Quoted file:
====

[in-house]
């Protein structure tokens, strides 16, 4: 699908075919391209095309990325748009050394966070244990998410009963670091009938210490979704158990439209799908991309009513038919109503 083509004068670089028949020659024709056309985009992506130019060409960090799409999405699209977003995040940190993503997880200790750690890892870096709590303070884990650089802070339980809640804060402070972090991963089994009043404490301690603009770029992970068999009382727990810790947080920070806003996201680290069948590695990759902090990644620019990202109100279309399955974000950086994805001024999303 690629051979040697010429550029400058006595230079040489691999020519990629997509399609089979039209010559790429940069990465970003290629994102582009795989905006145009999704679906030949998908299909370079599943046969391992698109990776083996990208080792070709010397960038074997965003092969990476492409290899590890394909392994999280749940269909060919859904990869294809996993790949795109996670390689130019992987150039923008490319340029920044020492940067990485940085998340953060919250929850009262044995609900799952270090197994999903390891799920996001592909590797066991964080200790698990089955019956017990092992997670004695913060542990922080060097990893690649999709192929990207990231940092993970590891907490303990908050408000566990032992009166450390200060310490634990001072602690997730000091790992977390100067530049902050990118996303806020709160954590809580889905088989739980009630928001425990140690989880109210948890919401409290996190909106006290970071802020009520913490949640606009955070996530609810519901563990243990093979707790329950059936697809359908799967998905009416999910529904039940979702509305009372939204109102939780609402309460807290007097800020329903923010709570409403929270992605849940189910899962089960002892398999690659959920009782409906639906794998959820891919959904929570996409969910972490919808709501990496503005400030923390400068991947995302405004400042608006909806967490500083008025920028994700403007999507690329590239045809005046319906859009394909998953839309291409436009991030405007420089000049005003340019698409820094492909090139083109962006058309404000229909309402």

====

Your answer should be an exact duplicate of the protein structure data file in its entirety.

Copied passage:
[in-house]
């Protein structure tokens, strides 16, 4: 699908075919391209095309990325748009050394966070244990998410009963670091009938210490979704158990439209799908991309009513038919109503 083509004068670089028949020659024709056309985009992506130019060409960090799409999405699209977003995040940190993503997880200790750690890892870096709590303070884990650089802070339980809640804060402070972090991963089994009043404490301690603009770029992970068999009382727990810790947080920070806003996201680290069948590695990759902090990644620019990202109100279309399955974000950086994805001024999303 690629051979040697010429550029400058006595230079040489691999020519990629997509399609089979039209010559790429940069990465970003290629994102582009795989905006145009999704679906030949998908299909370079599943046969391992698109990776083996990208080792070709010397960038074997965003092969990476492409290899590890394909392994999280749940269909060919859904990869294809996993790949795109996670390689130019992987150039923008490319340029920044020492940067990485940085998340953060919250929850009262044995609900799952270090197994999903390891799920996001592909590797066991964080200790698990089955019956017990092992997670004695913060542990922080060097990893690649999709192929990207990231940092993970590891907490303990908050408000566990032992009166450390200060310490634990001072602690997730000091790992977390100067530049902050990118996303806020709160954590809580889905088989739980009630928001425990140690989880109210948890919401409290996190909106006290970071802020009520913490949640606009955070996530609810519901563990243990093979707790329950059936697809359908799967998905009416999910529904039940979702509305009372939204109102939780609402309460807290007097800020329903923010709570409403929270992605849940189910899962089960002892398999690659959920009782409906639906794998959820891919959904929570996409969910972490919808709501990496503005400030923390400068991947995302405004400042608006909806967490500083008025920028994700403007999507690329590239045809005046319906859009394909998953839309291409436009991030405007420089000049005003340019698409820094492909090139083109962006058309404000229909309402």